Raising just one child already requires a lot of time, energy and money. And for some people, they are only able to have one. But if I were given the opportunity to have more than one child, I would.
Being an only child can be either good or bad, depending on how you perceive it and how you are brought up Being an only child your parents.
The advantages could be that you get the undivided love and attention of your parents. They would dote on you more and provide for you more - in terms of getting you stuff, toys, etc. Obviously, being an only child means that your parents have only you to spend the money on and not have to share it among other siblings.
As an only child, you may also be spared the complications arising out of having an overbearing, unhelpful, competitive sibling. It is no fun having a sibling like this, who hoards the attention of your parents, who in the eyes of your parents can do no wrong and is doted upon to no end, often at your expense.
They may well walk off with much of the inheritance by virtue of being the doted one in the family. As an only child, you would be free of any of these complications.
Not having an older sibling to help you every step of the way may in that sense be beneficial and make you capable of looking after yourself earlier in life. Therefore, being an only child can certainly have its advantages. As far as disadvantages go, the "Little Emperor Syndrome" comes to mind. For those unfamiliar with the term, "Little Emperor Syndrome" refers to the Chinese situation involving parents and their single child.
Little Emperor Syndrome is an unintended consequence of that policy. This is a situation in which the parents lavish their love, attention, resources on this one child of theirs, and as a result, the child becomes spoilt and, well, behaves like a "Little Emperor.
The child gets used to having everything done, managed, taken care of - by their parents. When they have to live in the real world and face real problems, they might not be able to cope with it.
They may lack self-confidence to go out in the world and get things done for themselves. They might feel lost outside of the cocoon that their parents created for them.
This of course need not always be the case and can be overcome by good parenting. Perhaps the most apparent disadvantage of being an only child is the feeling of loneliness - not having a sibling to play with regularly and to be able to share your thoughts and memories with.
When you parents are no longer around, not having a sibling to talk about things with or look up to for any kind of help or support can be quite a disadvantage.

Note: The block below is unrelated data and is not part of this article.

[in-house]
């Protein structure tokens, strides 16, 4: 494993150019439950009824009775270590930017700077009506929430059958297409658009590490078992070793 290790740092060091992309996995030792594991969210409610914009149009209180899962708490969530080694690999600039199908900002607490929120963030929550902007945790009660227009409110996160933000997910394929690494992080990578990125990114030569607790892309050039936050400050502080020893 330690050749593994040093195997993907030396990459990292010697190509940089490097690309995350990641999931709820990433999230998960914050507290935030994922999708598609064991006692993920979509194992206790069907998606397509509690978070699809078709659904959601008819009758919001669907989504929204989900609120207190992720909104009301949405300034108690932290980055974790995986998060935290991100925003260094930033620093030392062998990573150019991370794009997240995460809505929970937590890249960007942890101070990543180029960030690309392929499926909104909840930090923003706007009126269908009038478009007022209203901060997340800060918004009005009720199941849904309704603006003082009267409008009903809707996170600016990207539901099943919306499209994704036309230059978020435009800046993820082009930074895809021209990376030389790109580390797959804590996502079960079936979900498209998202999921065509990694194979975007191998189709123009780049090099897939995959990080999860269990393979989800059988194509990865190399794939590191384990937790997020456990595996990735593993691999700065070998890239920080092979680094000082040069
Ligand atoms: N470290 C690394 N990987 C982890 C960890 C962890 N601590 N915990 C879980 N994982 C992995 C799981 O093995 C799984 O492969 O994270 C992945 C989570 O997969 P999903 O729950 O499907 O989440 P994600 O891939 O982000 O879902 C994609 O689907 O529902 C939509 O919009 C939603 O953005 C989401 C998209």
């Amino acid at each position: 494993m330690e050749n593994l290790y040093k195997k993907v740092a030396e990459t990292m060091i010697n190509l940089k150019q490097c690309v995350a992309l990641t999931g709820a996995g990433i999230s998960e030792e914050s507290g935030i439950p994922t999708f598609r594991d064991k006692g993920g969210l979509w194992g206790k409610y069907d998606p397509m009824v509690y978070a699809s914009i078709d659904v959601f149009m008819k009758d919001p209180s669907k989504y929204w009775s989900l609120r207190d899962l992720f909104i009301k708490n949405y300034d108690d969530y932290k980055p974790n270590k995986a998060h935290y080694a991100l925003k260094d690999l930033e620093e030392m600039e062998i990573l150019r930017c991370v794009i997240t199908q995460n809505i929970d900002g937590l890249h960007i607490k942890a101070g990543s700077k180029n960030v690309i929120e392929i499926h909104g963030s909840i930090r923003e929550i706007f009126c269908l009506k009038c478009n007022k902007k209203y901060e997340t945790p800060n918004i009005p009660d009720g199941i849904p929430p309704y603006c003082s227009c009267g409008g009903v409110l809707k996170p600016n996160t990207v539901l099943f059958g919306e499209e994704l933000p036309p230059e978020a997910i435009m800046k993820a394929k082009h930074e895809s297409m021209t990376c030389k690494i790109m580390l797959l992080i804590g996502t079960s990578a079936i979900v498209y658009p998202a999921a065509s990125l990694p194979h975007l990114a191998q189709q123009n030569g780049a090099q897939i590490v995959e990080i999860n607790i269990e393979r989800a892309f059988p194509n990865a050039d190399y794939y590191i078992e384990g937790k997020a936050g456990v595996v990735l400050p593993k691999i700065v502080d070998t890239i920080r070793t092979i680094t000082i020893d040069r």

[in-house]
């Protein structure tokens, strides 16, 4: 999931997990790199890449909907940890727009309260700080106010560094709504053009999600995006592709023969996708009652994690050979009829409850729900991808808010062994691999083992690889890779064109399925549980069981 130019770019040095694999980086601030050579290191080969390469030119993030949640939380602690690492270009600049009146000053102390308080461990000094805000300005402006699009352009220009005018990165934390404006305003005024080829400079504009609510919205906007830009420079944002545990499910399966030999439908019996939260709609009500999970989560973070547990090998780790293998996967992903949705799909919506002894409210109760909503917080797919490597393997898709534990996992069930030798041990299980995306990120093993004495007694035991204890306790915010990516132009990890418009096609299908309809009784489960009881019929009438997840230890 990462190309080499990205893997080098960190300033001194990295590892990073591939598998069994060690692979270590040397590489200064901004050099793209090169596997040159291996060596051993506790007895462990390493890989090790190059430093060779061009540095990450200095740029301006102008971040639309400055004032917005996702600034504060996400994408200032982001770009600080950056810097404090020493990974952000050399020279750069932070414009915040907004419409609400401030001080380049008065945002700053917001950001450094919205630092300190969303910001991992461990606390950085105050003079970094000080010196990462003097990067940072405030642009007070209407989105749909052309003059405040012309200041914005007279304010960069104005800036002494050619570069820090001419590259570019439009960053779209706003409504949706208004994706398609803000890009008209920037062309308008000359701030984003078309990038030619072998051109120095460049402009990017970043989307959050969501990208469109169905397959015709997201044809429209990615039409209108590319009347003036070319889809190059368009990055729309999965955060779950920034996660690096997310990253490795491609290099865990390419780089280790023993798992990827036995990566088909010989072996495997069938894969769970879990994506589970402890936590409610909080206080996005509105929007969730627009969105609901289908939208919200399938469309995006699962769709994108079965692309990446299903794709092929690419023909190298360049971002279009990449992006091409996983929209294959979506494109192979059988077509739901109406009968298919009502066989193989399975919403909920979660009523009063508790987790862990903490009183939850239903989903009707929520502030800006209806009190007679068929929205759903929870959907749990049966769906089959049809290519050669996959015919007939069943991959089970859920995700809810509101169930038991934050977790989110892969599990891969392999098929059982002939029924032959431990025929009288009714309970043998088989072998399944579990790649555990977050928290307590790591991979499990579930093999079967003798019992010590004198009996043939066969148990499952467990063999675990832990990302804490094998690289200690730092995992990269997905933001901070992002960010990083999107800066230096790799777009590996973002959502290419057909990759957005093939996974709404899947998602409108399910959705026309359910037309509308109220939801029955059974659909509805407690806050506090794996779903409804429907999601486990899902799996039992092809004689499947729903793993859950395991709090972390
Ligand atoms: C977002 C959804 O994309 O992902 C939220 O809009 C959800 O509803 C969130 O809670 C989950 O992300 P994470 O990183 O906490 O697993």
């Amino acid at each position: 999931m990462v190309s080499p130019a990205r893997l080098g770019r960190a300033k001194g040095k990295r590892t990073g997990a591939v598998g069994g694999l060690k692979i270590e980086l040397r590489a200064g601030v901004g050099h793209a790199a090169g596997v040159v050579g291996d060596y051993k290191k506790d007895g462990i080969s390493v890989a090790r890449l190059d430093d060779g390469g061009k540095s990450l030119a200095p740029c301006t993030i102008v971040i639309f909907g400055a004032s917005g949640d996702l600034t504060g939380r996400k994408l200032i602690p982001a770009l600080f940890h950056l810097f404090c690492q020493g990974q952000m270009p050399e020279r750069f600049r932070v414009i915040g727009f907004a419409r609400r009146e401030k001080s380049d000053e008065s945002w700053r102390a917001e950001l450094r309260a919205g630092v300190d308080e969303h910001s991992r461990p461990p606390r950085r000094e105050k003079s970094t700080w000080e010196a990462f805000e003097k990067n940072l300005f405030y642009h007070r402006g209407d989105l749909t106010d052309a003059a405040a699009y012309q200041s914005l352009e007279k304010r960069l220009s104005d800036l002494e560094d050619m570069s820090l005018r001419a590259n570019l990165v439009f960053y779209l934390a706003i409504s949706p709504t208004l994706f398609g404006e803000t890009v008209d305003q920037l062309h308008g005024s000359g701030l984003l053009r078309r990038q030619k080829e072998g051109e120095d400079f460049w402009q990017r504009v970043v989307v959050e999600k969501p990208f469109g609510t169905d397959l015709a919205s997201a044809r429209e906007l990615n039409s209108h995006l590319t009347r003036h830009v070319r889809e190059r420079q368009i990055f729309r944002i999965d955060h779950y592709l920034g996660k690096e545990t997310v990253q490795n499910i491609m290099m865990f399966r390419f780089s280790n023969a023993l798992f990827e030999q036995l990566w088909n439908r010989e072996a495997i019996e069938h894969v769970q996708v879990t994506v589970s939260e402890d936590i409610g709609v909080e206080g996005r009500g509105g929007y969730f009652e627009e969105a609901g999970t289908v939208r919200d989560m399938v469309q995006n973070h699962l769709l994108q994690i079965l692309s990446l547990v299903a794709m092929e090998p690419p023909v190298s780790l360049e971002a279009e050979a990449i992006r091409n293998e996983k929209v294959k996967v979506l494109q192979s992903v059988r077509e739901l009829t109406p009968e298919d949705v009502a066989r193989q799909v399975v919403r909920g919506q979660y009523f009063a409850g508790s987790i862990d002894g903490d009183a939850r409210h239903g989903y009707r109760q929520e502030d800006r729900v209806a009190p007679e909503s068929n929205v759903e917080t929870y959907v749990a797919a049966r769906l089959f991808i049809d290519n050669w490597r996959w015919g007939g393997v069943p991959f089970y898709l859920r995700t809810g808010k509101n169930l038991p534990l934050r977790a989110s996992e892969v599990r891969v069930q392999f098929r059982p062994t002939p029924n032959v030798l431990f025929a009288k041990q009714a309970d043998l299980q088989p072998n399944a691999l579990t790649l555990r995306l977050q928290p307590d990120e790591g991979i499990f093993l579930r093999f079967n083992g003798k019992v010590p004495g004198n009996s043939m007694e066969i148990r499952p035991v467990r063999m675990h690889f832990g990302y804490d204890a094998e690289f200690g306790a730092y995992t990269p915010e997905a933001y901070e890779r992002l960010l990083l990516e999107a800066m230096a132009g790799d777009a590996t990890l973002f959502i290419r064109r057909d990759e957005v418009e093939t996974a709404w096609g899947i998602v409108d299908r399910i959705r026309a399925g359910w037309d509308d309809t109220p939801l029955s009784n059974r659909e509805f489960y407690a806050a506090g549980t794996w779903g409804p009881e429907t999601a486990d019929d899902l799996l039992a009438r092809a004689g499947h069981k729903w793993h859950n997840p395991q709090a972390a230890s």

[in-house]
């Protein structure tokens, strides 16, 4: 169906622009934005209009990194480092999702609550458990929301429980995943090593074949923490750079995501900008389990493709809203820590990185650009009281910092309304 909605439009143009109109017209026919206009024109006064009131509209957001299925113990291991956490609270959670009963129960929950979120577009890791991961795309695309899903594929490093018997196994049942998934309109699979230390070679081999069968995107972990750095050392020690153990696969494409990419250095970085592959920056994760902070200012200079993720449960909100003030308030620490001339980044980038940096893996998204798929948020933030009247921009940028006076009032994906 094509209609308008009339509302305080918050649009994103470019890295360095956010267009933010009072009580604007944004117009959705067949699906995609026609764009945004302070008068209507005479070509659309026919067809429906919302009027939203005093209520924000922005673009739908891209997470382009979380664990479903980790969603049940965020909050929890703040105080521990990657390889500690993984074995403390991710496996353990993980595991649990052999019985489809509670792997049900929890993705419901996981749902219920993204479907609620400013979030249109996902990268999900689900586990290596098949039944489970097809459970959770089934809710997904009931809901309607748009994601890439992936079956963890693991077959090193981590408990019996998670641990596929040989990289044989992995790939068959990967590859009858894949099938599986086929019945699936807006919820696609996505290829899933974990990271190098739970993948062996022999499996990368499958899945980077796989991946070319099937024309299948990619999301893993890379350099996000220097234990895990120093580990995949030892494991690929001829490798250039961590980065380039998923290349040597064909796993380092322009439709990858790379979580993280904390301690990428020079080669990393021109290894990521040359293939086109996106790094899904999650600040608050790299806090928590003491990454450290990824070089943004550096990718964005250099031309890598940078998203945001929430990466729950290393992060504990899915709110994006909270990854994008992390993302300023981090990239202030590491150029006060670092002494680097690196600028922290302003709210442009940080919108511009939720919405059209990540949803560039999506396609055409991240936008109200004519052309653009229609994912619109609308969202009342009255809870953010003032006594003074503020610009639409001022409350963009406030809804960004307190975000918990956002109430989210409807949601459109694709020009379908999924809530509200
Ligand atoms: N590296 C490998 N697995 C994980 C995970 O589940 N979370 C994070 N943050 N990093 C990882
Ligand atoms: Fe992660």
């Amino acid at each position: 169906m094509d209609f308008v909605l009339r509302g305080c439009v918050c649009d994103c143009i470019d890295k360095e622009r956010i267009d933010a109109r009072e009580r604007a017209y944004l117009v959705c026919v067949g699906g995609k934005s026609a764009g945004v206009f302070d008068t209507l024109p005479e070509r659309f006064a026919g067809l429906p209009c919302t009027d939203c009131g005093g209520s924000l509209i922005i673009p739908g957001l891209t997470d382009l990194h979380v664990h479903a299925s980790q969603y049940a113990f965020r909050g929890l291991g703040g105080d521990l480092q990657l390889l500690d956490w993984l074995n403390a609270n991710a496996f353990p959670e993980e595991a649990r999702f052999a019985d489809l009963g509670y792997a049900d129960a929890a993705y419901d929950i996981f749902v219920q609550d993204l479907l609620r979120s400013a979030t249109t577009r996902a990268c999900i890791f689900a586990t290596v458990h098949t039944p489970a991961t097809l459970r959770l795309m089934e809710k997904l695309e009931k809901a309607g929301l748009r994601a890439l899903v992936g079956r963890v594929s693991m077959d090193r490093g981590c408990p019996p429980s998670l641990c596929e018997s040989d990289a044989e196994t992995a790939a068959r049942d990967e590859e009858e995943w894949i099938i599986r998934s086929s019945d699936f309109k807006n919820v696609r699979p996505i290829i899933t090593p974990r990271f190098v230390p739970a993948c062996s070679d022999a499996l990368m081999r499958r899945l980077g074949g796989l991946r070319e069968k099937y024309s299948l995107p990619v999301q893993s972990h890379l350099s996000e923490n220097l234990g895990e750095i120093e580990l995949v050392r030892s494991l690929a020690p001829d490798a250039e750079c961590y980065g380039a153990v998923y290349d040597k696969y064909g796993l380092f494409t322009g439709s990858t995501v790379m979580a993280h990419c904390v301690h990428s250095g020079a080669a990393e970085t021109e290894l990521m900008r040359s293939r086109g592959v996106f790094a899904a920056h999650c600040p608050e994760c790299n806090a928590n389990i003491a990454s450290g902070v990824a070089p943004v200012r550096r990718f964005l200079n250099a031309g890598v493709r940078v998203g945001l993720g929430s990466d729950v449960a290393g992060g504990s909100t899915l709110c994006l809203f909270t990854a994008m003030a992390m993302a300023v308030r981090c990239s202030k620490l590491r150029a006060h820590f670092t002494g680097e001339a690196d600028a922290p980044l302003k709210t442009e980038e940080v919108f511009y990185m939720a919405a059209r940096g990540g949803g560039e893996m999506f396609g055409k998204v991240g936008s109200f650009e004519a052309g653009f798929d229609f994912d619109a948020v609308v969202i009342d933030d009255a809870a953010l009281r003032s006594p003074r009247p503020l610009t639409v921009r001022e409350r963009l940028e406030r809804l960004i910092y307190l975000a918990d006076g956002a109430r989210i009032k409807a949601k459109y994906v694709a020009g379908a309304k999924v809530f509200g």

Also, when you parents get older, being an only child, you would have to shoulder the responsibility of taking care of your parents on your own, which might be overwhelming.
As an only child, you may also face an immense pressure put on you by your parents; for example, to keep the family name going or to do well in your academics. As an only child, you would also be watched with an eagle eye by your parents and this may be quite suffocating and stressful for you.
This again would be a highly subjective experience. There may be many who may feel no stress at all and are able to take this pressure, real or perceived, within their stride.
However, how each child turns out - really depends on how the child has been brought up, among other factors. Personally, I always wished I was the only child in my family. You know, the grass always seems greener on the other side. In my specific situation, the age gap between me and my brother was just 3 years, and therefore, there was a lot of rivalry and acrimony between us - all through childhood - it affected me quite a bit, not the usual childhood fights, which you grow out of.
Being the eldest in my family, I always felt that I was not treated fairly when it came to certain situations, especially conflict situations. I was always expected to be magnanimous and largehearted and forgive and forget - whereas my younger brother was doted on and shielded.
I still feel that to be the case to this day. That there is really no discrimination so to speak.
But, then again, there is a difference, you know what I mean?unsplash/pexels. Being the center of your world doesn't mean your child only has high self-esteem either.
Psychology Today also notes that only children often enjoy being the center of attention. Jun 09, · Lauren Sandler is the author of the forthcoming book “One and Only: The Freedom of Having an Only Child and the Joy of Being One.”.
Jan 16, · Being an only child taught me the most valuable skill of all: the ability to be alone. Sure, I had friends growing up, but I was just as content to sit in my bedroom alone, playing with my. I am an only child and now a parent to who will likely be an only child.
People say I'm the most extroverted introvert they know. I was painfully shy as a child but grew out of it through my 20s (and even into my 30s - but there are still times I would rather be by my own than in a group).
An only child is a person with no siblings, either biological or adopted. though being tutored does not make up the reduced share of parental resources. This provides one explanation for the poorer performance on tests of ability of .
Jan 27, · The Advantages: Being an only child can be either good or bad, depending on how you perceive it and how you are brought up by your parents. The advantages could be that you get the undivided love and attention of your kaja-net.coms: